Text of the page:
void whenQueryEmployeesObject_thenSuccess() throws SQLException {
    Properties info = new Properties();
    info.setProperty("lex", "JAVA");
    Connection connection = DriverManager.getConnection("jdbc:calcite:", info);
    CalciteConnection calciteConnection = connection.unwrap(CalciteConnection.class);
    SchemaPlus rootSchema = calciteConnection.getRootSchema();
    Schema schema = new ReflectiveSchema(companySchema);
    rootSchema.add("company", schema);
    Statement statement = calciteConnection.createStatement();
    String query = "select dept.deptName, count( "
      + "from company.employees as emp "
      + "join company.departments as dept "
      + "on (emp.deptId = dept.deptId) "
      + "group by dept.deptName";

    assertDoesNotThrow(() -> {
        ResultSet resultSet = statement.executeQuery(query);
        while ( {
  "Dept Name:" + resultSet.getString(1)
              + " No. of employees:" + resultSet.getInt(2));

Interestingly, the method runs fine and fetches the results as well. In the method, the Apache Calcite class ReflectiveSchema helps create the Schema of the CompanySchema object. Then it runs the SQL query and fetches the records using the standard JDBC semantics.

This example proves that, irrespective of the source, Calcite can fetch data from anywhere using SQL statements.

4. Query Processing

Query processing is Apache calcite’s core functionality.

Standard JDBC drivers or SQL clients execute queries on databases. In contrast, Apache Calcite, after parsing and validating the query, intelligently optimizes them for efficient execution, saving resources and boosting performance.

4.1. Decoding Query Processing Steps

Calcite offers pretty standard components that help in query processing:


calcite components

Interestingly, we can also extend these components to meet the specific requirements of any database. Let’s understand more about these steps in detail.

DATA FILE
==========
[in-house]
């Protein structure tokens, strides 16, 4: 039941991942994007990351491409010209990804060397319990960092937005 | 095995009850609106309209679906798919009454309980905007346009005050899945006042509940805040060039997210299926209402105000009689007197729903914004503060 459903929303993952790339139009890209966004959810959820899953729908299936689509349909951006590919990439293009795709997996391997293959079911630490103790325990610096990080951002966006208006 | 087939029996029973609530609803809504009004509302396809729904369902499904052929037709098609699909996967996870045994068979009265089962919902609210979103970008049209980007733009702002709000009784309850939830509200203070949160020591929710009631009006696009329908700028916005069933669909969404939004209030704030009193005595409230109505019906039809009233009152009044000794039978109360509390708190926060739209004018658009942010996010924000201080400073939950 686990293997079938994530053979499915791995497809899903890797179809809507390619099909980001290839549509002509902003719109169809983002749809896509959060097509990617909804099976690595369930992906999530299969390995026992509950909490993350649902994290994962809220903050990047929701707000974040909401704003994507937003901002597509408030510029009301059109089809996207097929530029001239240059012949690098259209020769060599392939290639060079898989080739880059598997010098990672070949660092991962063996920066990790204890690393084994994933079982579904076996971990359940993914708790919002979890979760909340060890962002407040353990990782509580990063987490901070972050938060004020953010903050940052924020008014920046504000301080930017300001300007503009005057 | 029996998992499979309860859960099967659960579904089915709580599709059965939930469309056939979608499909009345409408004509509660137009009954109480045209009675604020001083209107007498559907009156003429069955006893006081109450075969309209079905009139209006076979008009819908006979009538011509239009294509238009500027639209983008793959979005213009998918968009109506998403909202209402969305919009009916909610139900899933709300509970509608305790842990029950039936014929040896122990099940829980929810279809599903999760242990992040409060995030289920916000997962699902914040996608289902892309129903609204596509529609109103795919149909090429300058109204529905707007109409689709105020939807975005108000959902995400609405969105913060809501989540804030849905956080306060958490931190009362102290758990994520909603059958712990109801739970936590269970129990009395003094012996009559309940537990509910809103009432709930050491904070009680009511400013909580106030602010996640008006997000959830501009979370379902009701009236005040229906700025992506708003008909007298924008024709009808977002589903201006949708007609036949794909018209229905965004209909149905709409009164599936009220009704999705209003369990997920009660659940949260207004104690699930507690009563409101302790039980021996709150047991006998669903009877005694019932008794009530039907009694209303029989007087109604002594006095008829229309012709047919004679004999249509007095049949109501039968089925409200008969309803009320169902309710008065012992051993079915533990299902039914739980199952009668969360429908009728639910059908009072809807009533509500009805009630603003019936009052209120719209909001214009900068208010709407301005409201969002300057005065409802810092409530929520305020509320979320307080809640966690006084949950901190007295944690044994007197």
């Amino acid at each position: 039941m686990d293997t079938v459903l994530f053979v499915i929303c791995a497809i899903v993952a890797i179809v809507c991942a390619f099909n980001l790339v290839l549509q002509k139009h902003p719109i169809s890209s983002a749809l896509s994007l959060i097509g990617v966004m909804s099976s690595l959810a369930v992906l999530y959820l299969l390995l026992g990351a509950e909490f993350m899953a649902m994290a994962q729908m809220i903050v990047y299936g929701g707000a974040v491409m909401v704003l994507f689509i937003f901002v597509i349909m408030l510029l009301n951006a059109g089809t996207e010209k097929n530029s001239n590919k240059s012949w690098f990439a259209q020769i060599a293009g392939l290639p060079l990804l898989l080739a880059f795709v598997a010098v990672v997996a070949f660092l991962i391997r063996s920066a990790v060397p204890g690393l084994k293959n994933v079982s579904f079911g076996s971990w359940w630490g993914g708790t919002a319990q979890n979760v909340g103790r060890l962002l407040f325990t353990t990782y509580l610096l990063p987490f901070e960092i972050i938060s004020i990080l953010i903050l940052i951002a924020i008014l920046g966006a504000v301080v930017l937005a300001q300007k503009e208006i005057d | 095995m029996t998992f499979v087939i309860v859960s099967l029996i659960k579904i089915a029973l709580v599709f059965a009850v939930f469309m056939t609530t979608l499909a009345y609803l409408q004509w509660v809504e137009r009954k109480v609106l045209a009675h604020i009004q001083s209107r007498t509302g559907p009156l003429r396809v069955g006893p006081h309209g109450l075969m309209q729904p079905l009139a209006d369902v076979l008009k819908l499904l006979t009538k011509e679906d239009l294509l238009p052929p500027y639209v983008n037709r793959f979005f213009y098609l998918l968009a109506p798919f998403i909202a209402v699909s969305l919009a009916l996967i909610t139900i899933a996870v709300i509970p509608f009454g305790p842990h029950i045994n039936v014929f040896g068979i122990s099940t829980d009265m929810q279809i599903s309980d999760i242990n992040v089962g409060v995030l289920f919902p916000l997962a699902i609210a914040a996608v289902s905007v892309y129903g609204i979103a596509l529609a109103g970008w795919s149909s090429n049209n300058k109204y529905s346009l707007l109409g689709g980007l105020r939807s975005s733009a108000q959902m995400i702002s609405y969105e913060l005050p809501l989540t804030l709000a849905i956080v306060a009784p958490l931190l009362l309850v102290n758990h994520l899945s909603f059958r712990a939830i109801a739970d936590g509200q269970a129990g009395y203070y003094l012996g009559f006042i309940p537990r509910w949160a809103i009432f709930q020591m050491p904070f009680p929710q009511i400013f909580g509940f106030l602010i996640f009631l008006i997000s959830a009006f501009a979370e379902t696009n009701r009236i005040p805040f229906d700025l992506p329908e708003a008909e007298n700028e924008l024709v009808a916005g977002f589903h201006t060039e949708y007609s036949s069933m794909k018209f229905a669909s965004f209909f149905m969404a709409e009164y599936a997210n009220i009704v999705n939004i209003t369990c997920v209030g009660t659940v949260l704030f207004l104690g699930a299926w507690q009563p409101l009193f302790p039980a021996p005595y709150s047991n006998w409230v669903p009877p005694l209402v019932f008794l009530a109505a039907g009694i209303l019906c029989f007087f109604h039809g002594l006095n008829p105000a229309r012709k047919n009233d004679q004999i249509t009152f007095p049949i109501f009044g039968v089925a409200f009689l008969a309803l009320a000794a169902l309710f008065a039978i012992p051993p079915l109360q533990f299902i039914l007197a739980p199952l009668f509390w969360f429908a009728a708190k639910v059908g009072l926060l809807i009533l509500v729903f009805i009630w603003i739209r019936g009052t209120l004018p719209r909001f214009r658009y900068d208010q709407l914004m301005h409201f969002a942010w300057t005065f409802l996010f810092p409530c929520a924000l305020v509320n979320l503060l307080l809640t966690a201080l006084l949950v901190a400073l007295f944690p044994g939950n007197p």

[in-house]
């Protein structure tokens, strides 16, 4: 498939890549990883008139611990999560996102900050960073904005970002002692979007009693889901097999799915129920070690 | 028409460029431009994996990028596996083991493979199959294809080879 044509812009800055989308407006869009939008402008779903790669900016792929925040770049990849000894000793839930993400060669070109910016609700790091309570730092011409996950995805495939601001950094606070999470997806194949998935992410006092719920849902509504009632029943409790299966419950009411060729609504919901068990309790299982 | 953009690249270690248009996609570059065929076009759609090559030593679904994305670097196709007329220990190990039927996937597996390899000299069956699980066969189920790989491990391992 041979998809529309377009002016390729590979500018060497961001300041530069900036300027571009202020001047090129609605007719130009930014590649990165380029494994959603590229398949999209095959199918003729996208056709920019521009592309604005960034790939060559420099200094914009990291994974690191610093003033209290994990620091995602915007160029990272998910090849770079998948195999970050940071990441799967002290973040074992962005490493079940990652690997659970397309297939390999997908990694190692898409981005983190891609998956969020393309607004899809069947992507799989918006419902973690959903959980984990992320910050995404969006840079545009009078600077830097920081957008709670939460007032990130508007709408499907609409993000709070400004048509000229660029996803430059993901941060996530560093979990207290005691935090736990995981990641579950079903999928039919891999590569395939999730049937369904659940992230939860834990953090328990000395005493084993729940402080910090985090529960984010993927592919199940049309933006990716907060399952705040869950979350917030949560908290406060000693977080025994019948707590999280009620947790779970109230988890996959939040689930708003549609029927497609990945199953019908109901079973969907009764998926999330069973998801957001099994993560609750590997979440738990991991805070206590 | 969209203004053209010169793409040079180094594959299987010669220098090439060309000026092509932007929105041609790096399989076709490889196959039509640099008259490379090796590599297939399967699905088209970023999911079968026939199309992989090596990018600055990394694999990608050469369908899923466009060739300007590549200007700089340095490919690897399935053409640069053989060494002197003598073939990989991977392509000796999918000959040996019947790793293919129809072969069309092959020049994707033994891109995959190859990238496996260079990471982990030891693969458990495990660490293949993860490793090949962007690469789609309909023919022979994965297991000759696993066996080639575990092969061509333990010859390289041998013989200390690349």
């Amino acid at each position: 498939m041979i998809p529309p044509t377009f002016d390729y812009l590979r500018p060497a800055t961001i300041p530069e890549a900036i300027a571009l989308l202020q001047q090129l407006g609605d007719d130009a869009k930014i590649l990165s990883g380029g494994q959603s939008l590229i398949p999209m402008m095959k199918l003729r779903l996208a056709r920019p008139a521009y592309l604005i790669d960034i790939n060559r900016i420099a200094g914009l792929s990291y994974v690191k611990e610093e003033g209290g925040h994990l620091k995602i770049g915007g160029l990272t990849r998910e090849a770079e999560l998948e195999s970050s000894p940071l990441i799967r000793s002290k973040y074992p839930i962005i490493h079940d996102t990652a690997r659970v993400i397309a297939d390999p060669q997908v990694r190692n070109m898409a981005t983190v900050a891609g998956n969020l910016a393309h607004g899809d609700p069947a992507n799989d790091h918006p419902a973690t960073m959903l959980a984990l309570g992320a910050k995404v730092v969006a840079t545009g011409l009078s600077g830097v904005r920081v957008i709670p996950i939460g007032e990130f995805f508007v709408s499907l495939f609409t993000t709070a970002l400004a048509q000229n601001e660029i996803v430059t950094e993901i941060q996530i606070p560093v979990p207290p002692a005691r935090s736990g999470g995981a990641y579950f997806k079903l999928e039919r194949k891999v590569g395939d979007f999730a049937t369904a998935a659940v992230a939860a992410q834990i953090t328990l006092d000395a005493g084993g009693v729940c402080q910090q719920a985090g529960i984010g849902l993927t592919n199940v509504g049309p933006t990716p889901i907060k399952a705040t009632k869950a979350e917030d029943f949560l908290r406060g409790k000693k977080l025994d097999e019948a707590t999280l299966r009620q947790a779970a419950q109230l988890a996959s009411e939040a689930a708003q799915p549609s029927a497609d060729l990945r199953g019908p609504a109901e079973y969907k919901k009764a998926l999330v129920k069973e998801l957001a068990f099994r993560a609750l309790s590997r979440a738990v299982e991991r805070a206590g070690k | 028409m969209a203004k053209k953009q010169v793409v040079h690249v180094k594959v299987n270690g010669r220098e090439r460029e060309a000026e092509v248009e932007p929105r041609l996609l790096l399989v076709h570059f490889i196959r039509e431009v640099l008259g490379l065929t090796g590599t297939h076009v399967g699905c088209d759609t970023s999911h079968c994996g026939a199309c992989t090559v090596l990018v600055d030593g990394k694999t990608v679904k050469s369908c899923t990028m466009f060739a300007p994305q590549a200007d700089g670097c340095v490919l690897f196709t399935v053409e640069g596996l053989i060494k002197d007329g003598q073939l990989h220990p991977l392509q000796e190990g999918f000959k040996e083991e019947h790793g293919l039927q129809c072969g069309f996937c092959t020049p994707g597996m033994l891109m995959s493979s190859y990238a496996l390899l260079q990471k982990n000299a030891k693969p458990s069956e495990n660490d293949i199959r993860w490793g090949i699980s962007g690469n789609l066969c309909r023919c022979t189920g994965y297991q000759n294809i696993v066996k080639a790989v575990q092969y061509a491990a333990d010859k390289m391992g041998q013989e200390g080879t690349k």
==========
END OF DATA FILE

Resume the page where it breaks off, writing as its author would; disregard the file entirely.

4.2. SQL Parser and Validator

As part of the parsing process, the parser converts the SQL query into a tree-like structure called AST (Abstract Syntax Tree).

Let’s assume a SQL query on two tables, Teacher and Department:

From Teacher join 
Department On (Department.deptid = Teacher.deptid)
Where = 'Science'

First, the query parser converts the query into an AST, and then performs a basic syntactic validation:


calcite ast

calcite ast

Further, the validator validates the nodes semantically:

  • validating the functions and operators
  • validating the database objects, like tables and columns, against the database’s catalog

4.3. Relational Expression Builder

Subsequently, after the validation step, the relational expression builder converts the syntax tree using some of the common relational operators:

  • LogicalTableScan: Reads data from a table
  • LogicalFilter: Selects rows based on a condition
  • LogicalProject: Chooses specific columns to include
  • LogicalJoin: Combines rows from two tables based on matching values

Considering the AST shown earlier, the corresponding logical relational expression derived from it would be:

        $ AS name0,
        $ AS name1
            ($ = 'Science')
                ($0.deptid = $1.deptid)

In the relational expression, $0 and $1 represent the tables Teacher and Department. Essentially, it’s a mathematical expression that helps understand what operations will be carried out to get the results. However, it has no information related to execution.

4.4. Query Optimizer

Then the Calcite optimizer applies optimization on the relational expression. Some common optimizations include:

  • Predicate Pushdown: Pushing filters as close to the data source as possible to reduce the amount of data fetched
  • Join Reordering: Rearranging join order to minimize intermediate results and improve efficiency
  • Projection Pushdown: Pushing down projections to avoid unnecessary columns from being processed
  • Index Usage: Identifying and utilizing indexes to speed up data retrieval

4.5. Query Planner, Generator, and Executor

Following optimization, the Calcite Query Planner creates an execution plan for executing the optimized query. The execution plan specifies the exact steps to be taken by the query engine to fetch and process data. This is also called a physical plan specific to the back-end query engine.

Then the Calcite Query Generator generates code in a language specific to the chosen execution engine.

Finally, the Executor connects to the database to execute the final query.

5. Conclusion

In this article, we explored the capabilities of Apache Calcite, which rapidly equips databases with standardized SQL parsers, validators, and optimizers. This frees vendors from developing years-long query engines, and empowers them to prioritize back-end storage. Additionally, Calcite’s ready-made adapters simplify connection to diverse databases, helping to develop a unified integration interface.

Moreover, by leveraging Calcite, database developers can accelerate time-to-market, and deliver robust, versatile SQL capabilities.

The code used in this article is available over on GitHub.